Praised by The Guardian for her perfect guidance and lucid and sometimes combative path through the immense climaxes and bewildering changes of direction in Ives’ Piano Sonata No. 1 — and therefore rewarded a five star review — Tamara Stefanovich adds Bach’s Aria variata alla maniera italiana, Messiaen’s Cantéyodjayâ and Bartók’s Improvisations on peasant songs to the programme — all composers that created their own original and personal spaces, that are dear to her and had major impact on her artistry.
“This album tells the musical story of how Bach, Bartók, Messiaen and Ives embraced different cultures and musical styles: from Italian, to Hindu, folk, ragtime, blues and marching band. They each allowed themselves to be influenced by these cultures, showing how authenticity comes from looking outside as well as inside.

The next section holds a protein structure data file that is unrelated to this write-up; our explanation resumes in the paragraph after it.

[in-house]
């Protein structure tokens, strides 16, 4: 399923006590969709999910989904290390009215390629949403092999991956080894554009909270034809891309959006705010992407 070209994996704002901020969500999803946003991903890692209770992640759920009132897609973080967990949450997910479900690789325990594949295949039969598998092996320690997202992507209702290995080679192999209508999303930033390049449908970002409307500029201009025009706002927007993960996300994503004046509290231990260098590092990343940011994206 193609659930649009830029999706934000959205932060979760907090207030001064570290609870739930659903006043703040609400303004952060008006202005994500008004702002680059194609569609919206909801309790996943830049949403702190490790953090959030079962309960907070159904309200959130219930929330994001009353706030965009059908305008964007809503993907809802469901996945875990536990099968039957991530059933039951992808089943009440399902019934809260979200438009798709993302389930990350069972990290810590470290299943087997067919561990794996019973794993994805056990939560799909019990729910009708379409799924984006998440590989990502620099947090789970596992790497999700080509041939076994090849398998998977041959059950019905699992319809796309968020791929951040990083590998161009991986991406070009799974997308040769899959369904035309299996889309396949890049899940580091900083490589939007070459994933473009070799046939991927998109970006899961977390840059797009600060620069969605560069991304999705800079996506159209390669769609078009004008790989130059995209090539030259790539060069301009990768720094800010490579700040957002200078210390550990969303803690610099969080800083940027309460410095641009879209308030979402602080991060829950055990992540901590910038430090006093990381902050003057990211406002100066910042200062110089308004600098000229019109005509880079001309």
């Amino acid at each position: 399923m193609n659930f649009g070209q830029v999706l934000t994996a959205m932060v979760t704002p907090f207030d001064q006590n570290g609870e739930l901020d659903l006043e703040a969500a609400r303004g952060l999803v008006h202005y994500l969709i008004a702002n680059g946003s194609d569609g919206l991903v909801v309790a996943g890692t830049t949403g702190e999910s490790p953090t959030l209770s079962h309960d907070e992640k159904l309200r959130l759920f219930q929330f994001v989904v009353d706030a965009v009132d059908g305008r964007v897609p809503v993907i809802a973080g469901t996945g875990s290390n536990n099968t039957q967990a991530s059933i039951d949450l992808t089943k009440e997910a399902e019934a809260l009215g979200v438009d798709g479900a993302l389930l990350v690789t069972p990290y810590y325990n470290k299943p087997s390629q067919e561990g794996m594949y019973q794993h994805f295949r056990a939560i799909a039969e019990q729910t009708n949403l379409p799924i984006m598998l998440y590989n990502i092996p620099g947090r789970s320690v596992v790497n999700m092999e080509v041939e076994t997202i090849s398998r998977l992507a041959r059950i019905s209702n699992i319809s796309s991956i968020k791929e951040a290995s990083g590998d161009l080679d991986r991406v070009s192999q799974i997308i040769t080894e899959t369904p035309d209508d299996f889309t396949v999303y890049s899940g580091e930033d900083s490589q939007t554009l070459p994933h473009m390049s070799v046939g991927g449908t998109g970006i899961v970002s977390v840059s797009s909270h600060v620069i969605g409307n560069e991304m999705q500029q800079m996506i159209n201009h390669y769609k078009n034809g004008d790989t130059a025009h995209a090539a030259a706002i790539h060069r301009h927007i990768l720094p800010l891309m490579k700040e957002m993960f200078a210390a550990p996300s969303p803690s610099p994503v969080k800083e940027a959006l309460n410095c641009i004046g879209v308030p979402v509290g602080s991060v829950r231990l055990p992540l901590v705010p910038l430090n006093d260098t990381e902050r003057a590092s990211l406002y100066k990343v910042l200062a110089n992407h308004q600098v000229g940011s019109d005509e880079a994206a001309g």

Here, then are the countries that most influenced, enhanced and“made” me who I am: Hungary, an empire of which my country formed for centuries just a small part (Hungarian was the language my grandmother spoke fluently); Germany, as it is my adopted home where my son was born and where emanates my favourite literature; France, the birthplace of my first piano teacher and my chosen life companion; finally, the US, the country where I studied, which my parents in post-war Yugoslavia considered their sanctuary, and that my brother calls home. What would we be without all these influences? And is it not wonderful that this question has no clear-cut or exclusive answer, but only an inclusive, multi-layered response, one richly interwoven and complex by its very nature? ” — Tamara Stefanovich